When a child is born, it is very often a moment of joy. And amidst this excitement, some mothers do not lose sight of their priorities. Despite the post-birth pains, they keep their eye on their baby's placenta.
The Bantu custom is indeed to bury this precious envelope which covered the child for months. The placenta is buried under a big rock or a hole dug for this purpose. “Men take care of this in the Bassa’a culture”, informs Jeanne, a fifty-year old woman. And if the placenta is thrown away just like any other waste, what becomes of the baby? “In reality, if we bury the placenta and the umbilical cord, it isto protect the child from witches who could take them and mystically hurt the baby or kill it”, informs Mr Nkwebo, a notable Balengou personality (from the Bamiléké ethnic group), who is also an animist.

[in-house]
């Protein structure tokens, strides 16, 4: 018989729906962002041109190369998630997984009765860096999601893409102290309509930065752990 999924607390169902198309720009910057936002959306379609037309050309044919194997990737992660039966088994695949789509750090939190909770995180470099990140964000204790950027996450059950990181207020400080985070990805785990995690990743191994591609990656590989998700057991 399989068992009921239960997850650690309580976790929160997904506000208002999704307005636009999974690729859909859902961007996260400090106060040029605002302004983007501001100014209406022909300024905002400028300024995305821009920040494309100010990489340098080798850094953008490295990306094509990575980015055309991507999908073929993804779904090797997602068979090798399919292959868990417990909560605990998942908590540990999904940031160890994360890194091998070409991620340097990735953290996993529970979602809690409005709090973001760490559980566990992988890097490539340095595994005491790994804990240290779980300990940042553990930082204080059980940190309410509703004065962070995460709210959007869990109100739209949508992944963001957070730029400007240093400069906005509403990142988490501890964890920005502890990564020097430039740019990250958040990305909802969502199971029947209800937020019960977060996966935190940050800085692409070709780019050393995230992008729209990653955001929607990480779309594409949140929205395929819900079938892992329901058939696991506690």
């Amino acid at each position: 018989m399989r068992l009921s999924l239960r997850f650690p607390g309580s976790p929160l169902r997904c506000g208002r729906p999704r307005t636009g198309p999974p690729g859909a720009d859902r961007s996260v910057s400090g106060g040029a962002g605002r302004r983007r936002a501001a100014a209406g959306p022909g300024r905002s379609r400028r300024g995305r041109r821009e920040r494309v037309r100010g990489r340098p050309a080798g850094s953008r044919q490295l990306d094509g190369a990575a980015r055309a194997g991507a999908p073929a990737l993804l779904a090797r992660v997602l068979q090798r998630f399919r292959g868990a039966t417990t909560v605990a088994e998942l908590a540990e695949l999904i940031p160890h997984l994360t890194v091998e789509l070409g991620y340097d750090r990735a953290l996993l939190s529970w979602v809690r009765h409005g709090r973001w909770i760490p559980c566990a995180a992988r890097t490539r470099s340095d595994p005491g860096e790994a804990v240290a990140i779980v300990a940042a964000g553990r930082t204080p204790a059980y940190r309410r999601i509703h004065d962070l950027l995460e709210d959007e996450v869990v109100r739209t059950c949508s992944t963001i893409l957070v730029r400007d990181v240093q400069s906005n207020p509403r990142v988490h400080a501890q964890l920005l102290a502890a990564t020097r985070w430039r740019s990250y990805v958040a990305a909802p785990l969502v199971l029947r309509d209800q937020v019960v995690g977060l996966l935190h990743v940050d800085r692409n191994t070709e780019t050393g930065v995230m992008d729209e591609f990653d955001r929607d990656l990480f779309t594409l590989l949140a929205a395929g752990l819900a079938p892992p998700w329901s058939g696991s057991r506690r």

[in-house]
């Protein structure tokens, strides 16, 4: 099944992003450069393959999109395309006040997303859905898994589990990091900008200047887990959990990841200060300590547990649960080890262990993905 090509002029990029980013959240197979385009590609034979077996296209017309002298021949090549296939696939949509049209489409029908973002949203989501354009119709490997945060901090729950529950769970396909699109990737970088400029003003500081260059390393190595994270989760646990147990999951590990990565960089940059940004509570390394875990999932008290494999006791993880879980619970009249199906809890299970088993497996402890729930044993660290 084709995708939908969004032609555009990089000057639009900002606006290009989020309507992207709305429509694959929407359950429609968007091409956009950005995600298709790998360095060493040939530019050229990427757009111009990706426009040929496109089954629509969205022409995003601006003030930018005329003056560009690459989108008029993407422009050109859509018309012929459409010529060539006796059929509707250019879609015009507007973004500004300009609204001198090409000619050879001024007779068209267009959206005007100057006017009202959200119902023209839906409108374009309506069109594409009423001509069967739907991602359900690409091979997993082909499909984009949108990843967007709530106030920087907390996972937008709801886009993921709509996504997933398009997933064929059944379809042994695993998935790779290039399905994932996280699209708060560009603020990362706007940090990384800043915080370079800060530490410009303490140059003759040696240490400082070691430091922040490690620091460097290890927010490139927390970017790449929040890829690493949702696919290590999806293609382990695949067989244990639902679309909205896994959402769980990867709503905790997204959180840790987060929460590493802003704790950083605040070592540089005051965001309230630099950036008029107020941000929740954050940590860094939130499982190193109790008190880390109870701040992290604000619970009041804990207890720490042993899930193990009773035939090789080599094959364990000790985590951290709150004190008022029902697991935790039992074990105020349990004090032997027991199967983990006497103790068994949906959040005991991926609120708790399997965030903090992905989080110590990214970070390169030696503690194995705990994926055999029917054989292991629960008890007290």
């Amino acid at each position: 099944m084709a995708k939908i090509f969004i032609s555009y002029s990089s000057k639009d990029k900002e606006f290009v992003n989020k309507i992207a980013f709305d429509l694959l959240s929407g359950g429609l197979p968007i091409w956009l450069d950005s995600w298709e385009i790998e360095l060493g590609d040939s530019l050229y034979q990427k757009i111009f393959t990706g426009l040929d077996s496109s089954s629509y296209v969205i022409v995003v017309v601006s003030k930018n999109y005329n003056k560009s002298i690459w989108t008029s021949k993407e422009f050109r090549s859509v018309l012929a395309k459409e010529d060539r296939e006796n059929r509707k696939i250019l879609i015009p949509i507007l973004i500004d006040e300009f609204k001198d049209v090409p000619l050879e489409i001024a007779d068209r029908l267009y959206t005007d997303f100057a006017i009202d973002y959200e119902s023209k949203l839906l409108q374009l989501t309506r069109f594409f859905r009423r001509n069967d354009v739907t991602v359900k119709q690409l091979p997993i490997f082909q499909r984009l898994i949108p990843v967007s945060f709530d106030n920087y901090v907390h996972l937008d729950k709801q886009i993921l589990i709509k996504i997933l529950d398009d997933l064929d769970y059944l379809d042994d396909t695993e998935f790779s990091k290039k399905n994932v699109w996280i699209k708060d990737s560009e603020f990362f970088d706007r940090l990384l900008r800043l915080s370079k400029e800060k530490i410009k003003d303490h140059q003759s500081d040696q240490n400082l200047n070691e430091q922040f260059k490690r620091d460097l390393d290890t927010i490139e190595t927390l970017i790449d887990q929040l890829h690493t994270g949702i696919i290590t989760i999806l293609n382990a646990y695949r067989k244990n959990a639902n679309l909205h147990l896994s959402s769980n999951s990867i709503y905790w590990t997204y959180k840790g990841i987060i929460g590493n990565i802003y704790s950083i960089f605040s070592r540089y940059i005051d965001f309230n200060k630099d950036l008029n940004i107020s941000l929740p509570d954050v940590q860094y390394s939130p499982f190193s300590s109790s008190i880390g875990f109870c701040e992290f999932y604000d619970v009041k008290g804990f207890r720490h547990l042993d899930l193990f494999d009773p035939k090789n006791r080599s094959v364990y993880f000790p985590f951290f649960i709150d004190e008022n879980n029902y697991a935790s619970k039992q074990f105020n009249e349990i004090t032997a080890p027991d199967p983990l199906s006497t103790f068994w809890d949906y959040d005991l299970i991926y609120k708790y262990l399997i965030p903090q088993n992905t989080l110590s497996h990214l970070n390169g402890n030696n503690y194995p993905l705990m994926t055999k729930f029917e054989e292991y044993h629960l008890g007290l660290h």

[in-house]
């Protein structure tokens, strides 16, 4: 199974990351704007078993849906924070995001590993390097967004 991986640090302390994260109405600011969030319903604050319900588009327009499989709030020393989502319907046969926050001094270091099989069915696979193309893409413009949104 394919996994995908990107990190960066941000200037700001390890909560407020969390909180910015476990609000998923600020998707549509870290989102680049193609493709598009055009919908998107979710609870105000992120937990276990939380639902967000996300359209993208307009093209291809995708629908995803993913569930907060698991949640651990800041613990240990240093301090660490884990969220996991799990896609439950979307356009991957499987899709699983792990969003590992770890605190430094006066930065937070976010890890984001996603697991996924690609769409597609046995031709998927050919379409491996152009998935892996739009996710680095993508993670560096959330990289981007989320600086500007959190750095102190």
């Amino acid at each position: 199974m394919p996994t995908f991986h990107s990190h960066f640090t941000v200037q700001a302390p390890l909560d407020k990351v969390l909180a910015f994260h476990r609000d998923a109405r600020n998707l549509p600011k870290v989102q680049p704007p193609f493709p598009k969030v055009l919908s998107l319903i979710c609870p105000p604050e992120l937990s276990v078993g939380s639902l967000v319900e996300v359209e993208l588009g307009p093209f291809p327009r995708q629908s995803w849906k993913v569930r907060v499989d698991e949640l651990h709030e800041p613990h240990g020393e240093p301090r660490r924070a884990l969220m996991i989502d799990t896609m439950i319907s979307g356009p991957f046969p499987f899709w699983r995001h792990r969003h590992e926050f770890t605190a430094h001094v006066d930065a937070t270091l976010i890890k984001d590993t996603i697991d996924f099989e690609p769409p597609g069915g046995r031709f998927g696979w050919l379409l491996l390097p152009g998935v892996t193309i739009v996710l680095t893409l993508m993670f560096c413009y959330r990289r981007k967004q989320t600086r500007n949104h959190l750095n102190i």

He stresses that the burial of the placenta is a rite which is carried out by women in Bamiléké country. “We share grilled plantain, mixed with red palm oil. The mystical logic is that whoever eats this meal will not be able to -mystically- eat the baby”, he revealed while specifying that if the child is born in the city, the placenta is buried in the parents' house, if they own it. Because the location wherever your placenta/umbilical cord is buried, is your native land.
Monique Ngo Mayag